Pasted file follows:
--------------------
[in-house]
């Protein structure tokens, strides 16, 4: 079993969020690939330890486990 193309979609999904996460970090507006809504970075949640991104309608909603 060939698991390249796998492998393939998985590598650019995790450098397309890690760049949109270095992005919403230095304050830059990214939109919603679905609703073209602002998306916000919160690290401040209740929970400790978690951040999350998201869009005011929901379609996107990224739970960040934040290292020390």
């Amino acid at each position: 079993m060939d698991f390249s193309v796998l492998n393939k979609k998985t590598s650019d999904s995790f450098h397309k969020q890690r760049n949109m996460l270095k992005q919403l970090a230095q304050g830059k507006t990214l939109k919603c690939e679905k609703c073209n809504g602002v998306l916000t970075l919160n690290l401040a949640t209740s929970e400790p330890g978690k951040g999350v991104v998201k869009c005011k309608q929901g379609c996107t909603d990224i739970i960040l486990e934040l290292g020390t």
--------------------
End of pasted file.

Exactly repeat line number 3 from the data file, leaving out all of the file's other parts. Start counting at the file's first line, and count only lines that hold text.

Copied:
């Amino acid at each position: 079993m060939d698991f390249s193309v796998l492998n393939k979609k998985t590598s650019d999904s995790f450098h397309k969020q890690r760049n949109m996460l270095k992005q919403l970090a230095q304050g830059k507006t990214l939109k919603c690939e679905k609703c073209n809504g602002v998306l916000t970075l919160n690290l401040a949640t209740s929970e400790p330890g978690k951040g999350v991104v998201k869009c005011k309608q929901g379609c996107t909603d990224i739970i960040l486990e934040l290292g020390t």